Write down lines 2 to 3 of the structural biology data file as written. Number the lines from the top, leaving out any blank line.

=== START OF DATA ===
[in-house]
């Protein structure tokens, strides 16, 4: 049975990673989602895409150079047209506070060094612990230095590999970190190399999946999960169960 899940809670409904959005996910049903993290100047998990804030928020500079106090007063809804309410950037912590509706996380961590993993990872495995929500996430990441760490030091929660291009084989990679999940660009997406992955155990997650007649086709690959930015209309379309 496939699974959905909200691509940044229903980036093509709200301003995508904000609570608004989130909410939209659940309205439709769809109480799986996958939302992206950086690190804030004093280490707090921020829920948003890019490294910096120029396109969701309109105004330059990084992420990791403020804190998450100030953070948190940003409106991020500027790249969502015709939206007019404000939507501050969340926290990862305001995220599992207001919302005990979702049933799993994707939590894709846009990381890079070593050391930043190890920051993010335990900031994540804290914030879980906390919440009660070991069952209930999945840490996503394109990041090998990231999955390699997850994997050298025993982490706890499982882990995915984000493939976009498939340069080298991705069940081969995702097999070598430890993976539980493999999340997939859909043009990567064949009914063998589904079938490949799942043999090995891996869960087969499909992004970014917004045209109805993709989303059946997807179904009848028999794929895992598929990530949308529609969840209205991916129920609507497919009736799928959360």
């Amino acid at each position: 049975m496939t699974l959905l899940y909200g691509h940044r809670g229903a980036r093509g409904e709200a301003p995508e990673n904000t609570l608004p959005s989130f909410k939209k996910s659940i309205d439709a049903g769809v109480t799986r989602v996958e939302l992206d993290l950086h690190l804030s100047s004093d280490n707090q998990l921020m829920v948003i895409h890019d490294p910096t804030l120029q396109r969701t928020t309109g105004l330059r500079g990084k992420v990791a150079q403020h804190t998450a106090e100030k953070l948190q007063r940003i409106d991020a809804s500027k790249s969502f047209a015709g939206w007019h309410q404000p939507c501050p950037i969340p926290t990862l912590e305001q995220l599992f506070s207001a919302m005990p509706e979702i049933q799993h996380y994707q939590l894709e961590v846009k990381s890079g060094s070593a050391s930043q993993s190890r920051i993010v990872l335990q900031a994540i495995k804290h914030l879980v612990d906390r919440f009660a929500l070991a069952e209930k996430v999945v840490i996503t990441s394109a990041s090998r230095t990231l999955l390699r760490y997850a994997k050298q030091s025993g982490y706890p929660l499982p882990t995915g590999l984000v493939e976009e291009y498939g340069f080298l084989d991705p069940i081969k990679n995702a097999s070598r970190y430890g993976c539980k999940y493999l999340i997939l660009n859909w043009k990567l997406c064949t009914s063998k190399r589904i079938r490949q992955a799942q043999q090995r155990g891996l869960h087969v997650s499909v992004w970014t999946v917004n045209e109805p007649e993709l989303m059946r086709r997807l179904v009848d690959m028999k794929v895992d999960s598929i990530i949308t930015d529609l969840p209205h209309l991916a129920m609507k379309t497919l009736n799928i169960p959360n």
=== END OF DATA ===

């Protein structure tokens, strides 16, 4: 049975990673989602895409150079047209506070060094612990230095590999970190190399999946999960169960 899940809670409904959005996910049903993290100047998990804030928020500079106090007063809804309410950037912590509706996380961590993993990872495995929500996430990441760490030091929660291009084989990679999940660009997406992955155990997650007649086709690959930015209309379309 496939699974959905909200691509940044229903980036093509709200301003995508904000609570608004989130909410939209659940309205439709769809109480799986996958939302992206950086690190804030004093280490707090921020829920948003890019490294910096120029396109969701309109105004330059990084992420990791403020804190998450100030953070948190940003409106991020500027790249969502015709939206007019404000939507501050969340926290990862305001995220599992207001919302005990979702049933799993994707939590894709846009990381890079070593050391930043190890920051993010335990900031994540804290914030879980906390919440009660070991069952209930999945840490996503394109990041090998990231999955390699997850994997050298025993982490706890499982882990995915984000493939976009498939340069080298991705069940081969995702097999070598430890993976539980493999999340997939859909043009990567064949009914063998589904079938490949799942043999090995891996869960087969499909992004970014917004045209109805993709989303059946997807179904009848028999794929895992598929990530949308529609969840209205991916129920609507497919009736799928959360």
């Amino acid at each position: 049975m496939t699974l959905l899940y909200g691509h940044r809670g229903a980036r093509g409904e709200a301003p995508e990673n904000t609570l608004p959005s989130f909410k939209k996910s659940i309205d439709a049903g769809v109480t799986r989602v996958e939302l992206d993290l950086h690190l804030s100047s004093d280490n707090q998990l921020m829920v948003i895409h890019d490294p910096t804030l120029q396109r969701t928020t309109g105004l330059r500079g990084k992420v990791a150079q403020h804190t998450a106090e100030k953070l948190q007063r940003i409106d991020a809804s500027k790249s969502f047209a015709g939206w007019h309410q404000p939507c501050p950037i969340p926290t990862l912590e305001q995220l599992f506070s207001a919302m005990p509706e979702i049933q799993h996380y994707q939590l894709e961590v846009k990381s890079g060094s070593a050391s930043q993993s190890r920051i993010v990872l335990q900031a994540i495995k804290h914030l879980v612990d906390r919440f009660a929500l070991a069952e209930k996430v999945v840490i996503t990441s394109a990041s090998r230095t990231l999955l390699r760490y997850a994997k050298q030091s025993g982490y706890p929660l499982p882990t995915g590999l984000v493939e976009e291009y498939g340069f080298l084989d991705p069940i081969k990679n995702a097999s070598r970190y430890g993976c539980k999940y493999l999340i997939l660009n859909w043009k990567l997406c064949t009914s063998k190399r589904i079938r490949q992955a799942q043999q090995r155990g891996l869960h087969v997650s499909v992004w970014t999946v917004n045209e109805p007649e993709l989303m059946r086709r997807l179904v009848d690959m028999k794929v895992d999960s598929i990530i949308t930015d529609l969840p209205h209309l991916a129920m609507k379309t497919l009736n799928i169960p959360n």